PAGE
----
OpsMgr: Modifying the Colours of the Sections within the Speedometer Widget


The Speedometer Gauge Widget Template allows the creation of custom Speedometer widgets from the output of their corresponding PowerShell scripts, using the IT Pro Authoring UI in the OpsMgr 2012 Operations Console. There are currently 2 versions of the Sample Speedometer Gauge Widget Template:

  1. The Original Version:
    https://blogs.msdn.microsoft.com/wei_out_there_with_system_center/2016/01/05/opsmgr-sample-speedometer-gauge-widget-template/
  2. The Sliverlight Friendly Version:
    https://blogs.msdn.microsoft.com/wei_out_there_with_system_center/2016/05/03/opsmgr-sample-silverlight-friendly-speedometer-widget-template-for-the-web-console/

Both versions are available as sample management packs and can be downloaded from the TechNet Gallery. 

The colours used for the sections within the Speedometer Gauge widget can be set using Hex codes. For example, the green section in the following Speedometer Gauge widget uses the Hex code of #9BBC24 and the red section uses the Hex Code of #BC4524.

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Here is a cool way of how my buddy Dan Panzich obtain the Hex code of the colours he wanted to assign to the sections of the custom Speedometer widgets he created using a widget template.

First, start with Microsoft Paint:

Click the Edit colors button to open the Edit Colors page, search for the right colour by select a Basic color or by moving the cursor around the palette. Record the Red (R ), Green (G ) and Blue (B ) values for the colour of choice. In this example, its R=44, G=21, B=244.

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Then, go to www.rgbtohex.net:

At the RGB to Hex site, fill in the RGB values into the fields and click the Convert to Hex button. The RGB values will be converted to a Hex Code. In this example, the Hex code is #2C15F4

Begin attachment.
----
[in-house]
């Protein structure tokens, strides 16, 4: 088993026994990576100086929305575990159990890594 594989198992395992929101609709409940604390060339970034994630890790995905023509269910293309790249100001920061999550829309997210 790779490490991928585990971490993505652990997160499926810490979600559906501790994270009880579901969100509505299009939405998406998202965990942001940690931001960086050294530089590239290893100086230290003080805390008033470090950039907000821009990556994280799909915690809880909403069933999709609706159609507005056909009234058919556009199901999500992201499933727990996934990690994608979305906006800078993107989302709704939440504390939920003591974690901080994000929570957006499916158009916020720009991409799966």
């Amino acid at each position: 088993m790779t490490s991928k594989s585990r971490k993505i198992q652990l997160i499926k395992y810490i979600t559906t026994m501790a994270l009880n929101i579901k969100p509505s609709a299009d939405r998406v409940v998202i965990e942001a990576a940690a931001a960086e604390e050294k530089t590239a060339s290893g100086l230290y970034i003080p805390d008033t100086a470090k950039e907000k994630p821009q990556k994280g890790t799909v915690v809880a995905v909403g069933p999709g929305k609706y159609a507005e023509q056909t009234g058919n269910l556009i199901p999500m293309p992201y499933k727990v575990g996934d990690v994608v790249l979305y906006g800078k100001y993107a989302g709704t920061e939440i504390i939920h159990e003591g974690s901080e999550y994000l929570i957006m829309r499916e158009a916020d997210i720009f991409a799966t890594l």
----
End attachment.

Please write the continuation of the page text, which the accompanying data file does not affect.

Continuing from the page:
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With a new set of Hex codes, the sections within a Speedometer widget can be modified by going to its PowerShell Script configuration page first and assigning the Hex codes to the “ThresholdColorTarget” and “ThresholdColorFull” properties. In this example, #2C15F4 is assigned to the“ThresholdColorTarget” property and #D0DE21 is assigned to the “ThresholdColorFull” property.

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This means that if the value assigned to the “Value” property is greater than the value assigned to the “Threshold/Target/Goal” property, the colour represented by Hex code #D0DE21 will be dominant on the Speedometer Widget. On the other hand, if the value assigned to the “Value” property is less than the value assigned to the “Threshold/Target/Goal” property, the colour represented by Hex code #2C15F4 will be dominant on the Speedometer Widget.

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Here are examples of what the Speedometer widgets will look like when the value returned is less than and on the other hand, greater than a threshold of 50.


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Thank you for your support !     






Disclaimer:
All information on this blog is provided on an as-is basis with no warranties and for informational purposes only. Use at your own risk. The opinions and views expressed in this blog are those of the author and do not necessarily state or reflect those of my employer.